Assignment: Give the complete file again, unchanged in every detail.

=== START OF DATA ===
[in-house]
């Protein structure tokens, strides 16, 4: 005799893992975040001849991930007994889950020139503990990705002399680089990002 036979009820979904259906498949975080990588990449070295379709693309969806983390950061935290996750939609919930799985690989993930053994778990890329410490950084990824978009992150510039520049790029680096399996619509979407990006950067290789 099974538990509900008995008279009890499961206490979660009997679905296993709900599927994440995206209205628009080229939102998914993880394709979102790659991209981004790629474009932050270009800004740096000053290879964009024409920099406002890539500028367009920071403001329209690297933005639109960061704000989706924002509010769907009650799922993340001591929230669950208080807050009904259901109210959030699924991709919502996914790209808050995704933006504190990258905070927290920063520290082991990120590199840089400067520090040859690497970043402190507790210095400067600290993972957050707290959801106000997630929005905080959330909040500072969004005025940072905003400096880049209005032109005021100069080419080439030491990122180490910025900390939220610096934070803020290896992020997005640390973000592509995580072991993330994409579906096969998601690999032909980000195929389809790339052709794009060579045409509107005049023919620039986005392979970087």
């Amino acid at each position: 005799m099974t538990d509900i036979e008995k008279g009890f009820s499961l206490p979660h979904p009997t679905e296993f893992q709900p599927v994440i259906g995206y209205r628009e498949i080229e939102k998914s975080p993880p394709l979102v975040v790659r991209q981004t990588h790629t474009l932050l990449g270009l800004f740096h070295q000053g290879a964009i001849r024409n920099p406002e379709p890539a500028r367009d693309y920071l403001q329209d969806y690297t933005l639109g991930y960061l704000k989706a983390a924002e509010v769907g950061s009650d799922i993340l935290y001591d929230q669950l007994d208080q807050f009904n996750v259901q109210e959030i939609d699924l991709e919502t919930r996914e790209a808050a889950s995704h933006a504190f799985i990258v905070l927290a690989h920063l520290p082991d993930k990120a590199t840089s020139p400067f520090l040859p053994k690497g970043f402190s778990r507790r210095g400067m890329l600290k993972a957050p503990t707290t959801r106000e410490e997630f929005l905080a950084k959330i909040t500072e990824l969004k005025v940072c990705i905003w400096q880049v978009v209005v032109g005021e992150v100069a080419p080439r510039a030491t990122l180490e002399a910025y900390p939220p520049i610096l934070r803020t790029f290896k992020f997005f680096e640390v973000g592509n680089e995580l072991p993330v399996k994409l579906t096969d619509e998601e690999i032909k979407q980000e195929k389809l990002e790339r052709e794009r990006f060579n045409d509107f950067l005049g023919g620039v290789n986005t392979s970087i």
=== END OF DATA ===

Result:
[in-house]
């Protein structure tokens, strides 16, 4: 005799893992975040001849991930007994889950020139503990990705002399680089990002 036979009820979904259906498949975080990588990449070295379709693309969806983390950061935290996750939609919930799985690989993930053994778990890329410490950084990824978009992150510039520049790029680096399996619509979407990006950067290789 099974538990509900008995008279009890499961206490979660009997679905296993709900599927994440995206209205628009080229939102998914993880394709979102790659991209981004790629474009932050270009800004740096000053290879964009024409920099406002890539500028367009920071403001329209690297933005639109960061704000989706924002509010769907009650799922993340001591929230669950208080807050009904259901109210959030699924991709919502996914790209808050995704933006504190990258905070927290920063520290082991990120590199840089400067520090040859690497970043402190507790210095400067600290993972957050707290959801106000997630929005905080959330909040500072969004005025940072905003400096880049209005032109005021100069080419080439030491990122180490910025900390939220610096934070803020290896992020997005640390973000592509995580072991993330994409579906096969998601690999032909980000195929389809790339052709794009060579045409509107005049023919620039986005392979970087």
């Amino acid at each position: 005799m099974t538990d509900i036979e008995k008279g009890f009820s499961l206490p979660h979904p009997t679905e296993f893992q709900p599927v994440i259906g995206y209205r628009e498949i080229e939102k998914s975080p993880p394709l979102v975040v790659r991209q981004t990588h790629t474009l932050l990449g270009l800004f740096h070295q000053g290879a964009i001849r024409n920099p406002e379709p890539a500028r367009d693309y920071l403001q329209d969806y690297t933005l639109g991930y960061l704000k989706a983390a924002e509010v769907g950061s009650d799922i993340l935290y001591d929230q669950l007994d208080q807050f009904n996750v259901q109210e959030i939609d699924l991709e919502t919930r996914e790209a808050a889950s995704h933006a504190f799985i990258v905070l927290a690989h920063l520290p082991d993930k990120a590199t840089s020139p400067f520090l040859p053994k690497g970043f402190s778990r507790r210095g400067m890329l600290k993972a957050p503990t707290t959801r106000e410490e997630f929005l905080a950084k959330i909040t500072e990824l969004k005025v940072c990705i905003w400096q880049v978009v209005v032109g005021e992150v100069a080419p080439r510039a030491t990122l180490e002399a910025y900390p939220p520049i610096l934070r803020t790029f290896k992020f997005f680096e640390v973000g592509n680089e995580l072991p993330v399996k994409l579906t096969d619509e998601e690999i032909k979407q980000e195929k389809l990002e790339r052709e794009r990006f060579n045409d509107f950067l005049g023919g620039v290789n986005t392979s970087i």